How Should Christians Count the Cost of a College Education?

College_CostHigher education has taken a lot of heat in the past few years. Many pundits and families are starting to question the value of a college degree. Time Magazine listed “questioning the value of higher education” as one of the top-ten consumer trends of 2012. Last fall, Newsweek ran a cover story asking the question “Is College A Lousy Investment?” (related video). Last week, the newest research from Pew’s Economic Mobility Project, revealed that a four-year college degree helped shield the latest graduates from a range of poor employment outcomes during the recession. There is now plenty of “research” to support both sides of the argument. It’s enough to make your head spin.

Not too long ago, a study by Georgetown University’s Center on Education and the Workforce revealed the earning potential of different college majors. It turns out, not surprisingly, that people who major in engineering, physical sciences and business make more money than students with degrees in the arts, education or psychology. This quote from one of the researches really stuck out to me: “This is going to be the real course catalog for parents and students.” Meaning, families will look to this research when making decisions on colleges to attend and courses to take. Should that be the case? Here’s a question we might miss: What is higher education for?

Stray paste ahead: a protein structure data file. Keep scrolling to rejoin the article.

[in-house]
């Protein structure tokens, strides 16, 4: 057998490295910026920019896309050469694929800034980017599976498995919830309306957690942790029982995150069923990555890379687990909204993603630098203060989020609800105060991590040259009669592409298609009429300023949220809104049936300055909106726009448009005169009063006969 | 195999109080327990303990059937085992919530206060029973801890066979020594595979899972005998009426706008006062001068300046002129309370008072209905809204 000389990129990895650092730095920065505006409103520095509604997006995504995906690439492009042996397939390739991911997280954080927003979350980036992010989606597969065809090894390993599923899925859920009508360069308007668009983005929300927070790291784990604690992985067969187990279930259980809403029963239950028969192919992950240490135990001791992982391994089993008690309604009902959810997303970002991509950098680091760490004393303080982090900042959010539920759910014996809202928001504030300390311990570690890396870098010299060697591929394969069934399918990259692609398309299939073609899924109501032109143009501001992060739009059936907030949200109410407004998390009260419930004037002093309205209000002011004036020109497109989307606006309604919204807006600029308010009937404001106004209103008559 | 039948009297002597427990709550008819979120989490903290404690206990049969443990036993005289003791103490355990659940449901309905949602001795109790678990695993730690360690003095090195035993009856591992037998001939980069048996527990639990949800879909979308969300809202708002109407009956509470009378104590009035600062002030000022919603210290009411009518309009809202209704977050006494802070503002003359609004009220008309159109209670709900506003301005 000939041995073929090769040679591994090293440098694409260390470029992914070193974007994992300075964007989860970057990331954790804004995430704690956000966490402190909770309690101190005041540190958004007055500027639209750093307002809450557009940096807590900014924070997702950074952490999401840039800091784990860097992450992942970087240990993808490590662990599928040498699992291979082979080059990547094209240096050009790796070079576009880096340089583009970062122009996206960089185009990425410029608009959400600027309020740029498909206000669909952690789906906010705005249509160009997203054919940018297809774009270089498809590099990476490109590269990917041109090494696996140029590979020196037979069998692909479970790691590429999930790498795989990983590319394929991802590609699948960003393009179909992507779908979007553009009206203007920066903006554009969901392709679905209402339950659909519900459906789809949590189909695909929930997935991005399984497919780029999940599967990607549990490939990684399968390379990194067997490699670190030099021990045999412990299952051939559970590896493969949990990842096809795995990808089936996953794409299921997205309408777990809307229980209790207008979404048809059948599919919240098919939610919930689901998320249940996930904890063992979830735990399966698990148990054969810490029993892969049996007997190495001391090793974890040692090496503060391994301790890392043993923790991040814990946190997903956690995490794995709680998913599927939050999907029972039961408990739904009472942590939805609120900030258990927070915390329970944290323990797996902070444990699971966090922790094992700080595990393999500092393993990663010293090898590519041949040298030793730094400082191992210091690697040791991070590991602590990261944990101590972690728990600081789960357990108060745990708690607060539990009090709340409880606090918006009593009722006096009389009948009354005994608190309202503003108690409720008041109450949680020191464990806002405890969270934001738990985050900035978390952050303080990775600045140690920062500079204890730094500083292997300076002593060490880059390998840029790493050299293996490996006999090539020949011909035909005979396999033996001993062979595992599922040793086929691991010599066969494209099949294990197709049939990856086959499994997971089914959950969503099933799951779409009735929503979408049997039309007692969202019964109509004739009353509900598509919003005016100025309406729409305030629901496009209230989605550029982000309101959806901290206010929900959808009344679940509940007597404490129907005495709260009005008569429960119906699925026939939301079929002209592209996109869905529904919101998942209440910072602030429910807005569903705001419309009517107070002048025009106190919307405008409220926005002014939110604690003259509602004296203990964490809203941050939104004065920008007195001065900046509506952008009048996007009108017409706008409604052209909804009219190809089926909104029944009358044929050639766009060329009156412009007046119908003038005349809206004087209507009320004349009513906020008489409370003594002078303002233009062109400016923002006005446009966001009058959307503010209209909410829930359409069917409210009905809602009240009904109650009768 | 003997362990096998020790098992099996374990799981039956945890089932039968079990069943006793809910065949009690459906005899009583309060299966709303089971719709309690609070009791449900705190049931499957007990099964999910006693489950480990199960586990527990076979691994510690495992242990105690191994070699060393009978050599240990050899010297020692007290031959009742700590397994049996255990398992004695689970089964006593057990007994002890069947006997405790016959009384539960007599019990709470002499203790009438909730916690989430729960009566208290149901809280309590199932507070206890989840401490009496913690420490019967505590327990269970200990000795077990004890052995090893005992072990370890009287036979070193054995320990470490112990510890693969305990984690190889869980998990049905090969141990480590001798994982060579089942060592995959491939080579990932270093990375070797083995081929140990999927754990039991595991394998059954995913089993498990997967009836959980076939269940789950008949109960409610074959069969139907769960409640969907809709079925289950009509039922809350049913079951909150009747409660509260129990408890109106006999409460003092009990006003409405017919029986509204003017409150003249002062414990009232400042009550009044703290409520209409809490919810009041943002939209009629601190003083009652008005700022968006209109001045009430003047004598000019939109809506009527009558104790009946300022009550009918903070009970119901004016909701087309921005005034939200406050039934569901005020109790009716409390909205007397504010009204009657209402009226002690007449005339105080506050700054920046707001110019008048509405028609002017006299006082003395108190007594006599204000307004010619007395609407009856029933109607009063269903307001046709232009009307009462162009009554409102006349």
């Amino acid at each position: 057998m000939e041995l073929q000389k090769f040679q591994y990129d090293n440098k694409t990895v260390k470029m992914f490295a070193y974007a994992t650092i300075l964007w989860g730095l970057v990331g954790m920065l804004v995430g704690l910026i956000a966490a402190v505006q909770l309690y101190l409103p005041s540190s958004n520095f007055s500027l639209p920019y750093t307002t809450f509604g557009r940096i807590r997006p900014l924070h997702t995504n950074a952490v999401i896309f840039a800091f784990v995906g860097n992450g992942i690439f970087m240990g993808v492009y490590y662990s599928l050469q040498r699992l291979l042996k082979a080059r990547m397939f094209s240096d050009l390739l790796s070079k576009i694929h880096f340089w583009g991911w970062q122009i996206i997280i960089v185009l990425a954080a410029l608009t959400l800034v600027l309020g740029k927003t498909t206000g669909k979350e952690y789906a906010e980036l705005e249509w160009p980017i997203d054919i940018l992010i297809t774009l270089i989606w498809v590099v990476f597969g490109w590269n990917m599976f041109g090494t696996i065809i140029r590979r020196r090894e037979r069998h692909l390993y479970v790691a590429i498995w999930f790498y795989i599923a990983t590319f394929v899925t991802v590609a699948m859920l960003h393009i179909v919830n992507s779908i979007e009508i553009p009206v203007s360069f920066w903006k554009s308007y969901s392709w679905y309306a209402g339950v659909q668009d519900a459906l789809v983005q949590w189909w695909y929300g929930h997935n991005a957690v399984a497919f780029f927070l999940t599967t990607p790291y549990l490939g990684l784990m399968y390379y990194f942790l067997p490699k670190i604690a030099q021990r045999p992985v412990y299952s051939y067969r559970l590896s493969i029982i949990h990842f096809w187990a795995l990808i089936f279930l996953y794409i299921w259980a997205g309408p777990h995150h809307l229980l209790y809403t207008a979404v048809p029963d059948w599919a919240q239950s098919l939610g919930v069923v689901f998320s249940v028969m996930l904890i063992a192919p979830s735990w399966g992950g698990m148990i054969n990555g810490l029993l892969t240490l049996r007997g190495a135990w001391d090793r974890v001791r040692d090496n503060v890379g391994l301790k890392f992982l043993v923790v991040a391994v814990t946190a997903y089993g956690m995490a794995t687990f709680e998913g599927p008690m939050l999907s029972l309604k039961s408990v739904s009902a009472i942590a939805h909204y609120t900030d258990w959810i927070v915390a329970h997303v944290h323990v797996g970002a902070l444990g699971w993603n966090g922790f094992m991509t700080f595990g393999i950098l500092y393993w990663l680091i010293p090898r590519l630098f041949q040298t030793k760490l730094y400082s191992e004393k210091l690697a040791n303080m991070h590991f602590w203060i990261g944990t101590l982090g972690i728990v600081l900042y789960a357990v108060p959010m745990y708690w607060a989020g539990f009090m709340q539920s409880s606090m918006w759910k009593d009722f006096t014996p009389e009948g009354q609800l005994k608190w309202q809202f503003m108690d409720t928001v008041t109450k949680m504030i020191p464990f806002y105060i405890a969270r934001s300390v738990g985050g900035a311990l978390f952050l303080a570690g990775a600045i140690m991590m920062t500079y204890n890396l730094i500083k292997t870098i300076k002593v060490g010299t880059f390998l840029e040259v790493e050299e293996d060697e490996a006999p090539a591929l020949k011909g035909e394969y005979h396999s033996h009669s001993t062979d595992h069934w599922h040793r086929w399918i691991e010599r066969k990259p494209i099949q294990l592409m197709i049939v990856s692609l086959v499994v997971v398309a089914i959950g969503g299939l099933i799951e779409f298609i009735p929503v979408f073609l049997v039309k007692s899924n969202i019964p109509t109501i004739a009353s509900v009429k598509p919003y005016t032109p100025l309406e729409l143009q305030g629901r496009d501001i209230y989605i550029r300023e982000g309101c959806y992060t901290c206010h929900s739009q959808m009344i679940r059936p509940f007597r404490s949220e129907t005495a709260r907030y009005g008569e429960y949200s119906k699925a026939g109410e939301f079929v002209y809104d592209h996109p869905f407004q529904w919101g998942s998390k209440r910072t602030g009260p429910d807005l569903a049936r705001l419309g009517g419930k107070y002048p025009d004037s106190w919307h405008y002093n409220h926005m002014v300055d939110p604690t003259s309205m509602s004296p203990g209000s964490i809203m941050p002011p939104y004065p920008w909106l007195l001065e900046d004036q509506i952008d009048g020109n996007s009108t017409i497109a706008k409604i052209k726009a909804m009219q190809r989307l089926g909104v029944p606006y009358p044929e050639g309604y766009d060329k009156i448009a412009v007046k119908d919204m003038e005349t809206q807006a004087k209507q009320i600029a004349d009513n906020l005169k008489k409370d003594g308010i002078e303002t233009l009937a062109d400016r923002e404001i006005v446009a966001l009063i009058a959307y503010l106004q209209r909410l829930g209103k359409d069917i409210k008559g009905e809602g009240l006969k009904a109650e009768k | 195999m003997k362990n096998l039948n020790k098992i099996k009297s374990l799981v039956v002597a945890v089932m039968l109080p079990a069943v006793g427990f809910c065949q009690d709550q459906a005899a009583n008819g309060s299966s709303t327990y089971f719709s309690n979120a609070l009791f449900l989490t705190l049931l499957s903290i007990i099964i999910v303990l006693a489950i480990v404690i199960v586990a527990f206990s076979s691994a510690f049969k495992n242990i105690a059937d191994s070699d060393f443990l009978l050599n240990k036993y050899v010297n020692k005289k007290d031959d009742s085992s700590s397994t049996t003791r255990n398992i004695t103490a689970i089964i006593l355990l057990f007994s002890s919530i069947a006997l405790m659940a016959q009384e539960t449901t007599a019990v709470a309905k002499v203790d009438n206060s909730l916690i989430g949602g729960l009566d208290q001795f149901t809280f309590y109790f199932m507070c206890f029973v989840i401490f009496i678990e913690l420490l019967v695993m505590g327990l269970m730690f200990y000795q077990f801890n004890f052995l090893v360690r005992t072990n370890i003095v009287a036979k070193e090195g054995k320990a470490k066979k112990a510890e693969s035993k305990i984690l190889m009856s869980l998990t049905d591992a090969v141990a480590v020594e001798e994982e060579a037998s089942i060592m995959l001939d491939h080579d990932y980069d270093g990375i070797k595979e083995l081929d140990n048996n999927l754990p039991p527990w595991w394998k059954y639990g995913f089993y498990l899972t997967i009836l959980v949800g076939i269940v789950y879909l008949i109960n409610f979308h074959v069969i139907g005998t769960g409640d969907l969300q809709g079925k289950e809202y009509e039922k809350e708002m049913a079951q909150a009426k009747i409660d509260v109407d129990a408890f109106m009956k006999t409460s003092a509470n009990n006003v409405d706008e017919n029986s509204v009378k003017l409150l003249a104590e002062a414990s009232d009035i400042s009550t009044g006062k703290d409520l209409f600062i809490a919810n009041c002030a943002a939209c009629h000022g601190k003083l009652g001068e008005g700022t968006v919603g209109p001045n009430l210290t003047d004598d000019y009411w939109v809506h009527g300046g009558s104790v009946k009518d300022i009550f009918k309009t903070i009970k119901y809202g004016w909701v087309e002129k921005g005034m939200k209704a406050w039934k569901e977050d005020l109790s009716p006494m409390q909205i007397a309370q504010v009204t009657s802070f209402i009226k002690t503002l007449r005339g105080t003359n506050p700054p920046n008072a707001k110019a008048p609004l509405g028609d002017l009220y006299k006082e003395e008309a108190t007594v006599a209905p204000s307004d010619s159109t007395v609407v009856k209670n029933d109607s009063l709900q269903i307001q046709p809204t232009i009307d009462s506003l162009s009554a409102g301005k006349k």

For Christians I think there can be some real tension here. On the one hand, we want to make wise decisions about college, not over spending and accumulating debt for something that isn’t worth the money. I’ve watched too many students and parents go into crippling debt to obtain a degree that may take a lifetime to pay off. On the other hand, followers of Christ are motivated by different factors when it comes to work and career and live life based on a very different definition of success. In losing life, we find it. A life well-lived is in service to God and neighbor. There’s more to college (and life) than the “earning” potential of a college degree.

My advice would be this: keep both of these factors in tension. Make wise financial decisions about college, avoiding debt as much as possible. And, be attentive to God’s lead, asking good questions about the motivations of your heart as you decide on a college and a major. As followers of Jesus, as with all decisions, we must always be willing to count the cost of discipleship.